PITTSBURG — After sweeping this year’s MIAA conference tournament, Pittsburg State’s men’s and women’s outdoor teams added to their impressive trophy case. The Pitt State men earned their fifth MIAA outdoor title in the last six years. The women’s team secured their fourth-straight MIAA championship.

Kelsey Lewis, who finished as the MIAA runner-up in 100 and 200 meters, attributed her performance to her mindset heading into the competition.

“My mindset was to remain calm and not overthink,” said Lewis. “When you overthink, you usually overcompensate.”

Senior Emilee Iverson shared a similar thought process, heading into her last MIAA Championships.

““I went into the event with the ‘I have nothing to lose’ mindset. Being a senior, I focused on enjoying the experience and competing to the best of my abilities.”

Iverson had her best High Jump performance of the year, clearing the 174m bar on her way to the Women’s High Jump crown.

“During the event, I cleared 171m on my first attempt,” said Iverson. “I was hoping to see someone clear it as well so I can have the thrill of competition, but no one made it. Next it went up to 174m, which I haven't come close to all year. I cleared it on my first attempt, which was an awesome feeling.”

During the competition, the men’s team stumbled out of the gate. Junior NaRon Rollins pulled the track runners aside to encourage his teammates.

“For us it’s all about focus,” said Rollins. “I pulled my guys aside, and we spoke and had a switch of mentality heading into Sunday, where we helped set the tone for the rest of the team.”

Rollins responded by winning the MIAA Men’s High Point Scorer Award, capturing the 100m and 200m championships as well as helping the men’s 400m relay team in their fourth place finish.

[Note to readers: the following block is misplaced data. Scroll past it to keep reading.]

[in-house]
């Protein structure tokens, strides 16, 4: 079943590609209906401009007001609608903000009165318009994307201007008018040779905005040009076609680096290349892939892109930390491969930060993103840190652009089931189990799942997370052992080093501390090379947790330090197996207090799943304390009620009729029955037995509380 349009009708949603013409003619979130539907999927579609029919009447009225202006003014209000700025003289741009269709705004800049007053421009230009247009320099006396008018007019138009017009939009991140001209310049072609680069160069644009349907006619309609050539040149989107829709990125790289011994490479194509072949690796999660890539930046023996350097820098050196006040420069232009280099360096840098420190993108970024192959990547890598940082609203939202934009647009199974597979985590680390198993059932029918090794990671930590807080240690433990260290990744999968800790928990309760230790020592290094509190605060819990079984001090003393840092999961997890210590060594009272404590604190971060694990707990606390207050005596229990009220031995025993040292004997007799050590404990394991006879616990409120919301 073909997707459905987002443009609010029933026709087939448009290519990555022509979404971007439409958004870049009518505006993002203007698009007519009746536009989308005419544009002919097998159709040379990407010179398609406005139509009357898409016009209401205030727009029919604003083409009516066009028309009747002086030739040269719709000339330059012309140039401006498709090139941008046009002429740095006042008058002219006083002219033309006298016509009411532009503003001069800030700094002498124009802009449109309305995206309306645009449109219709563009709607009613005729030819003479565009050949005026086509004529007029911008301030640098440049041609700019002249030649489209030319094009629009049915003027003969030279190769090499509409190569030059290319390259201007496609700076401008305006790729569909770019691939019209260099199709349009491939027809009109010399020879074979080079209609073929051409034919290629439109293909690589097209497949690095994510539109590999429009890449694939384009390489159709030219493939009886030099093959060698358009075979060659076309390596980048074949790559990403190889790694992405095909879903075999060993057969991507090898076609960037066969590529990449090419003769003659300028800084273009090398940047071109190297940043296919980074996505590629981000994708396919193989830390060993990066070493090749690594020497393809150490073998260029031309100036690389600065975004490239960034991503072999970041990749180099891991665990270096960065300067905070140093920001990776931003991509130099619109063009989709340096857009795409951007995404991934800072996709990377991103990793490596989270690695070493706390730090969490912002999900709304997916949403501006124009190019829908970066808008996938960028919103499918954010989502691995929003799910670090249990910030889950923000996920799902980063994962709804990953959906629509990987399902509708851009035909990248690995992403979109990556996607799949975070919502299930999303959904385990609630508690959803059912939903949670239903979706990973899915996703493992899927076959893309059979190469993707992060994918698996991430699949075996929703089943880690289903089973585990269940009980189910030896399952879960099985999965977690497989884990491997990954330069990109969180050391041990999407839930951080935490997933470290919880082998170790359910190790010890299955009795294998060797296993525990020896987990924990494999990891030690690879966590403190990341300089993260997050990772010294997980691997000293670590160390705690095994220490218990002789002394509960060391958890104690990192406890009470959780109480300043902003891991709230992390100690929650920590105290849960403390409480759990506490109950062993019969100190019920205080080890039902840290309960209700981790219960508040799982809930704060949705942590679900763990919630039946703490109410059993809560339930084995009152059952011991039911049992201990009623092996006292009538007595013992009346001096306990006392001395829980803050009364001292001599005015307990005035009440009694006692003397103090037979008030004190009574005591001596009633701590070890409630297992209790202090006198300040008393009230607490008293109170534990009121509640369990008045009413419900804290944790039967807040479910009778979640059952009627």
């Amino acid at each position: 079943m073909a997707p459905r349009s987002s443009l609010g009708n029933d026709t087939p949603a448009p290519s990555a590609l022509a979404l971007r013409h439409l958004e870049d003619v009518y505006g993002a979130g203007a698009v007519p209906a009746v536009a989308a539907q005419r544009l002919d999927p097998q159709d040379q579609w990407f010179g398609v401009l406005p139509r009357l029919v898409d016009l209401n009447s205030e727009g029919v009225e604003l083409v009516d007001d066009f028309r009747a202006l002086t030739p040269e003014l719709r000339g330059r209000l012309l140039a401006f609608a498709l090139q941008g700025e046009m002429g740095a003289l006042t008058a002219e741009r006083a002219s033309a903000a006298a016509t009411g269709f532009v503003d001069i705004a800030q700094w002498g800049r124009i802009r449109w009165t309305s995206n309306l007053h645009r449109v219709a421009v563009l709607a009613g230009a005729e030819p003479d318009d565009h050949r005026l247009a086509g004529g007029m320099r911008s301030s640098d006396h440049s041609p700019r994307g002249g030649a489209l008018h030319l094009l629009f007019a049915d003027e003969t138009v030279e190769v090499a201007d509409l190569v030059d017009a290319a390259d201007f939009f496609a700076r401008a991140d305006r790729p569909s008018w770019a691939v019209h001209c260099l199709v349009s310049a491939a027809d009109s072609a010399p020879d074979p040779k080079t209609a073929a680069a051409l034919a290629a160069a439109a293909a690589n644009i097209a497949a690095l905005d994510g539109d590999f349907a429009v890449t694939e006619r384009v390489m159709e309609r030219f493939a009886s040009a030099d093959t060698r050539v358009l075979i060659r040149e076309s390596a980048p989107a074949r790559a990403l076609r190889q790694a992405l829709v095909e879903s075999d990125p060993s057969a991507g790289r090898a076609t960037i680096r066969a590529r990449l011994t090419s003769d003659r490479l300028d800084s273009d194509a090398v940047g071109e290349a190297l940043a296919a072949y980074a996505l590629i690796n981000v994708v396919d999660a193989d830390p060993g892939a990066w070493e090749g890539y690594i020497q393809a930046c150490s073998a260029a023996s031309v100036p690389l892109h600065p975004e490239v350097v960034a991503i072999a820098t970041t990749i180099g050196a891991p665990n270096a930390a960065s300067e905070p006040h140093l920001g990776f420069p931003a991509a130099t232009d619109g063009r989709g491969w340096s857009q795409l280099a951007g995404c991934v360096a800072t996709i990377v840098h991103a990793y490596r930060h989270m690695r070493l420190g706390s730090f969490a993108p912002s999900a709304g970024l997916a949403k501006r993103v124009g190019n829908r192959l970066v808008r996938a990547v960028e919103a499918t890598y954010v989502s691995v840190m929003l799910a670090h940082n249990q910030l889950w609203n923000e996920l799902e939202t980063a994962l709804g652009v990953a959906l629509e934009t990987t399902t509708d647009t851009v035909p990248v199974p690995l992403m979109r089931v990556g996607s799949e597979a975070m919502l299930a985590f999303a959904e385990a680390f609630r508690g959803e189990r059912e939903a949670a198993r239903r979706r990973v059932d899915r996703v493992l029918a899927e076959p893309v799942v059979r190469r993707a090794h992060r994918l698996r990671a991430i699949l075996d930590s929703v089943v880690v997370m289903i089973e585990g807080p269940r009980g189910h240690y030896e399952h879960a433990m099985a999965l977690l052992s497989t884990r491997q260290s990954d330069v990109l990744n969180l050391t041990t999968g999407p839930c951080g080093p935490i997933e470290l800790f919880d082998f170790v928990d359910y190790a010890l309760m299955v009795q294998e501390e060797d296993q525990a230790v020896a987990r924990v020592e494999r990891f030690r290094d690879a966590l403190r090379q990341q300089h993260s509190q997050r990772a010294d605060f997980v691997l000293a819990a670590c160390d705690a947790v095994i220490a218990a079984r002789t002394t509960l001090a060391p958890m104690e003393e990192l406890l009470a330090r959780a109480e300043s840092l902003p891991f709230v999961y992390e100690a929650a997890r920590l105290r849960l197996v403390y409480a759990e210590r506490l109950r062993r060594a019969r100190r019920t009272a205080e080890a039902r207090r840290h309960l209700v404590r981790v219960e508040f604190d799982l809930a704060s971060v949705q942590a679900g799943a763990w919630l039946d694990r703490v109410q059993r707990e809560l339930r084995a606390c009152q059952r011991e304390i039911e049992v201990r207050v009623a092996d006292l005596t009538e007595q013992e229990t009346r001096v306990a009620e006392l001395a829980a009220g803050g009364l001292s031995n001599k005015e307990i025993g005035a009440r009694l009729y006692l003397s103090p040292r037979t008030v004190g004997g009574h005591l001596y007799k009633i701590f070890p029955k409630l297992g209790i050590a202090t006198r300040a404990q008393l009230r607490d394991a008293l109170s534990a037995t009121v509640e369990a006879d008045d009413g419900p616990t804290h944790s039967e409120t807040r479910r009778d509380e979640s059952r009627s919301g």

Pittsburg native and Men’s High Jump Champion Ian Duncan felt it was his responsibility to help up-lift his teammates after they did the same for him at last year’s tournament.

“At the championships their are always going to be kids who underperform,” said Duncan. “That was me last year. I had a bad performance at the conference tournaments for both indoor and outdoor, and my teammates stepped up for me. So I’m glad to be able to step up for my teammates this time.”

Iverson contributes her performance to the bond she shares and the inspiration she gains from her teammates.

“Winning my event was inspired by watching my teammates doing such a great job,” said Iverson. “The bond me and my teammates share is indescribable. This program is like a family. Receiving text messages and phone calls from alumni before the event just shows that tradition runs deep here. The bond we share is something that can’t be replaced.”

Now the athletes must turn their attention to the upcoming national tournament that will be held in Charlotte, North Carolina on May 24.

“It’s a bittersweet feeling.” said Iverson, as she prepares for her last nationals. “My body is ready for it to be over but my mind is up to the challenge. It’s a little sad, but I know I have to train hard and not overthink things. I want to go and have fun, and let my ability take me where it can.”

“You get nervous,” added Rollins. “But I trust the coaching staff and my abilities. I believe that God put me here for a reason, and as long as I stay hungry and humble the sky's the limit.”